But what about potential clients? Sriwastawa and other Rakuten executives recently met with senior figures at the Federal Communications Commission, the US telecom regulator, to discuss the new licensing approach, among other topics. Interest in Rakuten as a politically acceptable vendor could feasibly come from US companies that have spent research-and-development budgets in areas other than software, such as RU hardware design.

"There are so many players and especially in the 4G space on O-RAN there's nothing else proven globally at scale apart from our solution," said Sriwastawa. "But we do see a lot of investment, if you forget the big three, and small players have done a lot of R&D." Those companies, he emphasized, would be the target customers for SymRAN.

Android of the RAN

Back in Japan, meanwhile, Rakuten Mobile, as the network is branded, has been adapting that software and the hardware that hosts it. The RAN was originally built on Cascade Lake and Ice Lake, generations of central processing units (CPU) developed by Intel. But Sriwastawa's technical team is working on a shift to the next Intel generation, known as Granite Rapids.

With the older platforms, any "accelerators," providing oomph for more resource-hungry "Layer 1" software, would have been delivered on PCIe cards, separate from the CPU. Granite Rapids puts those accelerators on the same die as the main processor. Taking advantage of them could necessitate software changes, although Sriwastawa previously downplayed the effort. He reckons the entire upgrade will take three or four months and require some "customization" but no big outlay on capital expenditure.

At the same time, Rakuten is now working closely with Qualcomm on an alternative approach. This would involve substituting Qualcomm's hardware and software for Intel and SymRAN in Layer 1 only, using PCIe cards to bypass the CPU. It's an option, unsurprisingly, that Intel dislikes, and it would clearly increase Rakuten Mobile's reliance on customized chips and proprietary code. But supporters of this "inline" architecture claim it is far more efficient in areas of high demand for advanced 5G services.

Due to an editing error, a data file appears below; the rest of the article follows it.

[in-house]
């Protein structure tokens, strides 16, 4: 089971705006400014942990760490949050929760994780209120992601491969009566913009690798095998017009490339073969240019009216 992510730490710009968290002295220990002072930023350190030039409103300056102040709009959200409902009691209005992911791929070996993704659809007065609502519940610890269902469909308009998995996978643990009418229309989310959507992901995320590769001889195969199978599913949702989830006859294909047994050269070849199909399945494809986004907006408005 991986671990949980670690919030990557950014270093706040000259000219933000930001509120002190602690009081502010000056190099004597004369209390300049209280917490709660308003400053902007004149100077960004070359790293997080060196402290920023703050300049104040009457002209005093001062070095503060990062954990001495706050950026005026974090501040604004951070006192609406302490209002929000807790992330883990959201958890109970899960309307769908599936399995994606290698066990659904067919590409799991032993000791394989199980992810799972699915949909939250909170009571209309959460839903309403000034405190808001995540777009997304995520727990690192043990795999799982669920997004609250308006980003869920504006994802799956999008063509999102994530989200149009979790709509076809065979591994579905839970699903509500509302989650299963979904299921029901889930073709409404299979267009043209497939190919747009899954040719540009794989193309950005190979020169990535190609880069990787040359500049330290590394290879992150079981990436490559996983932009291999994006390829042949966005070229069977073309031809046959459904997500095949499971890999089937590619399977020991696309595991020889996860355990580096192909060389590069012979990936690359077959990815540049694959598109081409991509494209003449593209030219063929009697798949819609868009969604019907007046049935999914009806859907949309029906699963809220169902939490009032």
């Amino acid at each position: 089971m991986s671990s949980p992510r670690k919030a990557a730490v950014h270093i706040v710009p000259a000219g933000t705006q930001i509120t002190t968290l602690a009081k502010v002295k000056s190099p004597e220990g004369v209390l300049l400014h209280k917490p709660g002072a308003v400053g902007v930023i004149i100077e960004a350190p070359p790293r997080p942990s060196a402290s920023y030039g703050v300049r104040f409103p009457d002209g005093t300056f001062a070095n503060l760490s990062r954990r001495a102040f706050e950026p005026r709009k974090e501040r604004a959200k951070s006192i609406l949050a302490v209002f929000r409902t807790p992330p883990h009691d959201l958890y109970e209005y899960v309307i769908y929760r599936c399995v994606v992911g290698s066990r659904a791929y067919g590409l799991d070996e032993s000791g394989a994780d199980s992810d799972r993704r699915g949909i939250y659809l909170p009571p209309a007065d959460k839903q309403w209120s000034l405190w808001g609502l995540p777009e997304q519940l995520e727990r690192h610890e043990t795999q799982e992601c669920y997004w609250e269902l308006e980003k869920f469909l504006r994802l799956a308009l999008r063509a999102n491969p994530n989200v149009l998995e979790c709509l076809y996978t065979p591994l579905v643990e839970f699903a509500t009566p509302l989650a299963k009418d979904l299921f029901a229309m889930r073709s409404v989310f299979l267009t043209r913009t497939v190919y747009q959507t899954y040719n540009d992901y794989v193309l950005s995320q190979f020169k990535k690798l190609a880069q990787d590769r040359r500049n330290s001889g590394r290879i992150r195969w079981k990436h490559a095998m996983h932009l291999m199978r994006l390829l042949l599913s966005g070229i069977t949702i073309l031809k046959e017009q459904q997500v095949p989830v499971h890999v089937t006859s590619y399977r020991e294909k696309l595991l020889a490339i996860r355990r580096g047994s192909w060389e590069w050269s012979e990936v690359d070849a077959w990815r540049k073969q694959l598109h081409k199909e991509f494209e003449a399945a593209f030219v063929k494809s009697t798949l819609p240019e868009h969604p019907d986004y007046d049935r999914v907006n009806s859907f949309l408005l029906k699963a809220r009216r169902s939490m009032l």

All this does raise the possibility there will be multiple versions of SymRAN in future. If there is much tinkering with source code by RU vendors and systems integrators, the software could fork in various directions. Of course, something like that already seems to have happened in the case of the Android OS for smartphones – yet without any damaging fragmentation of the ecosystem. And Rakuten would probably not be unhappy with a role as the Android of the RAN.

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About the Author(s)

Iain Morris

International Editor, Light Reading

Iain Morris joined Light Reading as News Editor at the start of 2015 -- and we mean, right at the start. His friends and family were still singing Auld Lang Syne as Iain started sourcing New Year's Eve UK mobile network congestion statistics. Prior to boosting Light Reading's UK-based editorial team numbers (he is based in London, south of the river), Iain was a successful freelance writer and editor who had been covering the telecoms sector for the past 15 years. His work has appeared in publications including The Economist (classy!) and The Observer, besides a variety of trade and business journals. He was previously the lead telecoms analyst for the Economist Intelligence Unit, and before that worked as a features editor at Telecommunications magazine. Iain started out in telecoms as an editor at consulting and market-research company Analysys (now Analysys Mason).